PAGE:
3) Require a generic “Introduction to Climate Change” class, the kind already taught in many schools by earth scientists. While students in this class will have a strong grounding in the physical facts of climate change, they are unlikely to be exposed to the sociocultural-political dimensions or develop any sense of what to do about it.
4) Teach a broad spectrum curriculum through one class, covering the history, current and projected impacts and causes of climate change and potential solutions. The challenge for scaling this is that it requires teachers who feel competent delivering this broad spectrum content. Yet, if institutions take the imperative seriously, they could achieve this with workshops and graduate student stipends.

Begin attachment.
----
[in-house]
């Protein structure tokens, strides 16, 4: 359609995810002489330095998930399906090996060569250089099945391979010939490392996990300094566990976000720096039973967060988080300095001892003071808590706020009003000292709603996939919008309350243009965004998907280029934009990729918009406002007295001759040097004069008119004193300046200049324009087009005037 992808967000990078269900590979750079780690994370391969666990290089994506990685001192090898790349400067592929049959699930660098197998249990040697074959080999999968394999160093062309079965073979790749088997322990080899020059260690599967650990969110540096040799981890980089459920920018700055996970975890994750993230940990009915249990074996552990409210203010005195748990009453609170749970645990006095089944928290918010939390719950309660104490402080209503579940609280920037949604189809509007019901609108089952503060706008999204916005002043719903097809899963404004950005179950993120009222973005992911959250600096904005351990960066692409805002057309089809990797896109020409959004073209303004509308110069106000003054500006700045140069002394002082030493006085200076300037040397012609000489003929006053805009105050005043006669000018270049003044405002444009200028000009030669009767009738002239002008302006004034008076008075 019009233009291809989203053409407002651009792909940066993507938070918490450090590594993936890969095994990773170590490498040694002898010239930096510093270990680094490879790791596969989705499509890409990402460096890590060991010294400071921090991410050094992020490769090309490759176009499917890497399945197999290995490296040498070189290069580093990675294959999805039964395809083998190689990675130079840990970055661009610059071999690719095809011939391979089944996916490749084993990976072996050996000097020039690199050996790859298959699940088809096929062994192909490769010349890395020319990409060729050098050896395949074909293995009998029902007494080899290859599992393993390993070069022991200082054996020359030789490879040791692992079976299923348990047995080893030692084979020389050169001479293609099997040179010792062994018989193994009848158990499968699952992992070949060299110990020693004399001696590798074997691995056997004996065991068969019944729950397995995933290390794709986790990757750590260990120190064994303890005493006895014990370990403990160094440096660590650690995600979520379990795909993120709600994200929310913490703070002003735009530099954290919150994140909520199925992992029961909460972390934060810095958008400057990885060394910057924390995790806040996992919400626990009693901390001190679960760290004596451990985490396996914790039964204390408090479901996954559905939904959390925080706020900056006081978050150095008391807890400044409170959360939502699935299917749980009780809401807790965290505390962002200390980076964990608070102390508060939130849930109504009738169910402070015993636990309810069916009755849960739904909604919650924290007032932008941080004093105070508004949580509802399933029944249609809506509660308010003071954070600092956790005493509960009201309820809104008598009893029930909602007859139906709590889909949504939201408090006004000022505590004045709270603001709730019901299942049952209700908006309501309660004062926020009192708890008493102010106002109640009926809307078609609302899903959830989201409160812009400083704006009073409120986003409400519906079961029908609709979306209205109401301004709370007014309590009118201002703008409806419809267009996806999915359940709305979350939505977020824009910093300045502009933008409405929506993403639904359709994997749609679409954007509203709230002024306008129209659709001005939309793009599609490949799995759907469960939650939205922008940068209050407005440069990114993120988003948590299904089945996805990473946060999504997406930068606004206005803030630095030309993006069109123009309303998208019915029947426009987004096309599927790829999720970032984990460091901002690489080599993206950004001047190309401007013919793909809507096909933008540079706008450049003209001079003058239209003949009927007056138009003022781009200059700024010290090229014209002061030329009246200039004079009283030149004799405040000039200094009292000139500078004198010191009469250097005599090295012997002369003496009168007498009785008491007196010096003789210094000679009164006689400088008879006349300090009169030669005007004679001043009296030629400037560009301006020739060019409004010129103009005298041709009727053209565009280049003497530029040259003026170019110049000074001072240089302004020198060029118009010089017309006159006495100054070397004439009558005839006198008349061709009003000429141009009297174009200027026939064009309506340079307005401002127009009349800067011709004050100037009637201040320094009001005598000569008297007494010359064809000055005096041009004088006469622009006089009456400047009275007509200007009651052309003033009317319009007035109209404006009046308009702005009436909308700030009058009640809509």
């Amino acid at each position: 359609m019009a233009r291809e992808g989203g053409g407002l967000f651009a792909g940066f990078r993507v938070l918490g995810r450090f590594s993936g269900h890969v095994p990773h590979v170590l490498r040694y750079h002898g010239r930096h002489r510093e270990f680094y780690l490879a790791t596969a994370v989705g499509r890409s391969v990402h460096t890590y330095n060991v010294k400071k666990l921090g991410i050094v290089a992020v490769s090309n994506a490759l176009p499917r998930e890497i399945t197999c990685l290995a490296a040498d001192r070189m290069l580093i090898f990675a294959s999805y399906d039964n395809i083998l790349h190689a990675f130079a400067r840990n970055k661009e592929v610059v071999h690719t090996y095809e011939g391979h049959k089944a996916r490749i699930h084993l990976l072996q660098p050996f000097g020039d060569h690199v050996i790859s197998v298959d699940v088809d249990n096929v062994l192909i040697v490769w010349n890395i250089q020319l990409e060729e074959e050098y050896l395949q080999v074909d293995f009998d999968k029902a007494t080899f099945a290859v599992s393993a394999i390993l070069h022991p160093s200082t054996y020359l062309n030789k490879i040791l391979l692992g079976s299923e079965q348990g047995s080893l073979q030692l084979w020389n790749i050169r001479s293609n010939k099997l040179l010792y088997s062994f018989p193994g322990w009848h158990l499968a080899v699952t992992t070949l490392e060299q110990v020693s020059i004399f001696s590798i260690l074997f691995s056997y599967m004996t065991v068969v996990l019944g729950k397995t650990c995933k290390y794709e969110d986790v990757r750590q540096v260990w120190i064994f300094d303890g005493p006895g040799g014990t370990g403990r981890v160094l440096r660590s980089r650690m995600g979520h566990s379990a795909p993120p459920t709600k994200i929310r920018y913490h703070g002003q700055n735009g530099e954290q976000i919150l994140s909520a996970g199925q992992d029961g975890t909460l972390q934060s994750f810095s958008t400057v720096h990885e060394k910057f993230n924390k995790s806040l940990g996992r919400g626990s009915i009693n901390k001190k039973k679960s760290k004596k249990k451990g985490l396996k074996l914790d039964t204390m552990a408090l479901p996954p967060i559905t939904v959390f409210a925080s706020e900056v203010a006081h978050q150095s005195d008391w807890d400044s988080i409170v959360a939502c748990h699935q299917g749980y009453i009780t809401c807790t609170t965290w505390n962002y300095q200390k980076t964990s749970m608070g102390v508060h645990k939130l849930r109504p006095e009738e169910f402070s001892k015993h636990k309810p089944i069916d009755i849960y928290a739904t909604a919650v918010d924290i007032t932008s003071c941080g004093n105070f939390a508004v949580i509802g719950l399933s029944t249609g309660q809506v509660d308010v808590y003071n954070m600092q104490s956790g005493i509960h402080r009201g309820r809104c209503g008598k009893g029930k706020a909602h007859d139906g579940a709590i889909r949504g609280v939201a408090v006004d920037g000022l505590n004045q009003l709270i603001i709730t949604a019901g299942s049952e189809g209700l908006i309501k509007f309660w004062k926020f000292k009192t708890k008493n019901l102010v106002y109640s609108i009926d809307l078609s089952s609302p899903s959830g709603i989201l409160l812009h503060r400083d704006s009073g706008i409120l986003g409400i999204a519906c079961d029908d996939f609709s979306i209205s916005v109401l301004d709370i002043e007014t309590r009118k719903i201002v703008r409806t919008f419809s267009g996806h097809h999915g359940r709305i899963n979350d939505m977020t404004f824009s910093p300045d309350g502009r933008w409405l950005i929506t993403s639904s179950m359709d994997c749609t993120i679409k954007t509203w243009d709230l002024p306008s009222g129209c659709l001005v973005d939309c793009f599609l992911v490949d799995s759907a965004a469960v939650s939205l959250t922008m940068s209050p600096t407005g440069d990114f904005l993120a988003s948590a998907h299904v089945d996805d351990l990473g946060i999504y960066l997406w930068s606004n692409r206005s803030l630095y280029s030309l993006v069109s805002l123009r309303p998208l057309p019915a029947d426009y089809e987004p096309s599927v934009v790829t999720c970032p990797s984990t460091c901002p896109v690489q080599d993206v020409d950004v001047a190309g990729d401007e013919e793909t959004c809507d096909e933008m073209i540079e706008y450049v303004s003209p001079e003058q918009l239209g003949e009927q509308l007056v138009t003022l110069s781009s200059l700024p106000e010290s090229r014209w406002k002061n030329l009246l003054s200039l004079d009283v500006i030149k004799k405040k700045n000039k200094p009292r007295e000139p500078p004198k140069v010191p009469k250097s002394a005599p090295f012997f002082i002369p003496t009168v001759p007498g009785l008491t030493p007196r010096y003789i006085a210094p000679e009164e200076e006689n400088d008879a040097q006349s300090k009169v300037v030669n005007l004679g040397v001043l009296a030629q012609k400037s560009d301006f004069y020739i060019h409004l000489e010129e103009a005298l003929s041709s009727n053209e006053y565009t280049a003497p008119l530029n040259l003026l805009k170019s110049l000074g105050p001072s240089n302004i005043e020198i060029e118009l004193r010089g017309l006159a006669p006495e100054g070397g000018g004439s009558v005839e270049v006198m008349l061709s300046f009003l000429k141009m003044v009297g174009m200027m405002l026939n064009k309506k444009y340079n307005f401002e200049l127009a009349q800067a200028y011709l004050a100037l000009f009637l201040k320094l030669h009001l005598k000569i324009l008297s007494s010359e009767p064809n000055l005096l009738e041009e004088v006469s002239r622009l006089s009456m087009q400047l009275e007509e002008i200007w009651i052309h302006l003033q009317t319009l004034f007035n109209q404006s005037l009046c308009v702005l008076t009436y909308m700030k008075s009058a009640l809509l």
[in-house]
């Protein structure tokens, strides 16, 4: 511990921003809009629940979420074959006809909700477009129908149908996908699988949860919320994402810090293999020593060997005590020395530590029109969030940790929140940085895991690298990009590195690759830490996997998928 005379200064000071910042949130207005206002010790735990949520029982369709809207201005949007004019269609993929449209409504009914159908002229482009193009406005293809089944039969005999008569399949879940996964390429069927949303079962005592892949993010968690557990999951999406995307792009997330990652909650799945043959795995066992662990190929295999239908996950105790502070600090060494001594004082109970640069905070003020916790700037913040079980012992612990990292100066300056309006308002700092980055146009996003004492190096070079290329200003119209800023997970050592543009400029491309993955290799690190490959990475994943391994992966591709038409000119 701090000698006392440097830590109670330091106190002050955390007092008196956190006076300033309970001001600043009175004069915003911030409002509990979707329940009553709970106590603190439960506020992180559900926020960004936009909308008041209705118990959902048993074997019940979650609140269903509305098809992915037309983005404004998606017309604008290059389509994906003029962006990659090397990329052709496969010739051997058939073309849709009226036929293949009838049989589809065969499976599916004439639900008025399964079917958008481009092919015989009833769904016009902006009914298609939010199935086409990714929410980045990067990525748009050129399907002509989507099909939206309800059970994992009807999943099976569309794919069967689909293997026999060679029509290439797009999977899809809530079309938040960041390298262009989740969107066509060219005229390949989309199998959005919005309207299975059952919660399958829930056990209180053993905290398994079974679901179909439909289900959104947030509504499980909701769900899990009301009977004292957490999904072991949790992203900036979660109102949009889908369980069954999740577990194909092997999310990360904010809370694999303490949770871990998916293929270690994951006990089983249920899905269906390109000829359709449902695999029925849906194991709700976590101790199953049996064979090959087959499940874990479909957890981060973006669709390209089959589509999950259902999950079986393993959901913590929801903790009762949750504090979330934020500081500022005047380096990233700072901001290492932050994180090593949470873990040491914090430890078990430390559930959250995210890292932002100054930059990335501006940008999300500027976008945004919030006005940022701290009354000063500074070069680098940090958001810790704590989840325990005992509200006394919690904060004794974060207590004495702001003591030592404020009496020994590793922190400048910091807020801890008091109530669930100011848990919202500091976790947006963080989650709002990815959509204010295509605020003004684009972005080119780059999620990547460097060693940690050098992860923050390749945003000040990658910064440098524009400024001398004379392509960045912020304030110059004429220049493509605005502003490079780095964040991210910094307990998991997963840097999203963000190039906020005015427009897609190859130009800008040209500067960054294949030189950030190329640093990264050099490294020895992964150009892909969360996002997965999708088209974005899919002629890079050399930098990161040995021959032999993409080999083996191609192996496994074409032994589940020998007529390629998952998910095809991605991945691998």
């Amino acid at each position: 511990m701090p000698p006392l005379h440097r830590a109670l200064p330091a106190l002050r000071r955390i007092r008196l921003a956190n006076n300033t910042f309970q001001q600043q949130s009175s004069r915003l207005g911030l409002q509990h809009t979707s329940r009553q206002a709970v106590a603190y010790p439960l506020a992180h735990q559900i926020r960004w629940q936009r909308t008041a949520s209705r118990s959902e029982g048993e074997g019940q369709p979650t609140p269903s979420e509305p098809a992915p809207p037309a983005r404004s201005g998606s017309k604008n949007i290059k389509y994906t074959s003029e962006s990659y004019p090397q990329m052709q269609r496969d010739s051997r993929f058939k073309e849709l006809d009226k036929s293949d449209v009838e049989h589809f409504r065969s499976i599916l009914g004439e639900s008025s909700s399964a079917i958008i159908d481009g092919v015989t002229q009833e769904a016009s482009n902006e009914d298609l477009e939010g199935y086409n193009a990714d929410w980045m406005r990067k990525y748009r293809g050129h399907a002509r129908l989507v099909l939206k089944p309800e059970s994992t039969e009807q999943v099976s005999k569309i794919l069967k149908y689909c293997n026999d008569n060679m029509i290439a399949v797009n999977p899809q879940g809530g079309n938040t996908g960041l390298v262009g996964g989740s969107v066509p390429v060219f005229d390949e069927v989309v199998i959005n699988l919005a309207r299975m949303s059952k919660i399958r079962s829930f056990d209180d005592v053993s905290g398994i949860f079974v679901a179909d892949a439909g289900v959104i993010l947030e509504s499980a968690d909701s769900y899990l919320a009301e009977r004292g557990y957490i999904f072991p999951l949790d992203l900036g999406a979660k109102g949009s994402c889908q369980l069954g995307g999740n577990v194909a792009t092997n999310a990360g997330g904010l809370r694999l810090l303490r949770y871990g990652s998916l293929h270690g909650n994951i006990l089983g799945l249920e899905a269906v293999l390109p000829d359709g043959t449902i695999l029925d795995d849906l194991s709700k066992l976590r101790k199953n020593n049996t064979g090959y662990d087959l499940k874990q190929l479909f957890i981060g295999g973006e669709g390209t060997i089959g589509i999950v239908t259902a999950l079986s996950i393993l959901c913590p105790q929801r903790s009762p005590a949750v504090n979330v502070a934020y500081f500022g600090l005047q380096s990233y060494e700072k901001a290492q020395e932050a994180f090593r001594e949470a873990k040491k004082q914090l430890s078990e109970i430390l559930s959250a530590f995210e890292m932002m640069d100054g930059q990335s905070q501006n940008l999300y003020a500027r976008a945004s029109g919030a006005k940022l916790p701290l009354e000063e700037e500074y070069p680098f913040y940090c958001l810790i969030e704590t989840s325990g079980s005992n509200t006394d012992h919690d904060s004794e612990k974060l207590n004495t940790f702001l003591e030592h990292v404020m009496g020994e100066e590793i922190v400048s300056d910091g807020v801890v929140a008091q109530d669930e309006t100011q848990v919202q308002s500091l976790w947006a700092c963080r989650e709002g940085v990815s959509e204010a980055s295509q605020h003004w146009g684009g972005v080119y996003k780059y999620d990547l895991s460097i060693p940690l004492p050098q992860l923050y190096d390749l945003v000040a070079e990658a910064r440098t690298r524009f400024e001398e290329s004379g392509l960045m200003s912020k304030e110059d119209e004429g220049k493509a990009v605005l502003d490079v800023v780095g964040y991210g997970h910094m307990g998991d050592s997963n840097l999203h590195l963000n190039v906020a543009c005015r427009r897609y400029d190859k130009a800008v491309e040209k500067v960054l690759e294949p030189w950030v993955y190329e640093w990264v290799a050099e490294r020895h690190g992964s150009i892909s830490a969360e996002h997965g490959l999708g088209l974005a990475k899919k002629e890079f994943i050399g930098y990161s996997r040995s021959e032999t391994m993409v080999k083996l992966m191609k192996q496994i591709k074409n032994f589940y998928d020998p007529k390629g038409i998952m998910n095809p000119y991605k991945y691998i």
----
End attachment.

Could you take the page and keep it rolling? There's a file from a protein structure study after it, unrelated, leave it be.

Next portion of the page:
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Whatever approach is taken, it should help the student find answers to these five questions:
Is adaptation enough or must we still struggle to leave fossil fuels in the ground?
Our societies and infrastructure must adapt, but this is not easily achievable for people in the Global South who are already struggling. In any case, continuing to emit at present rates means we risk breaking through 1.5 degrees of heating in a sustained fashion in the early 2030s, which could soon lead to climate tipping points being passed, resulting in methane “bombs” from permafrost thaw and the collapse of the Amazon. This argues it is critical to still struggle now to leave fossil fuels in the ground.
What policies do we need to leave fossil fuels in the ground?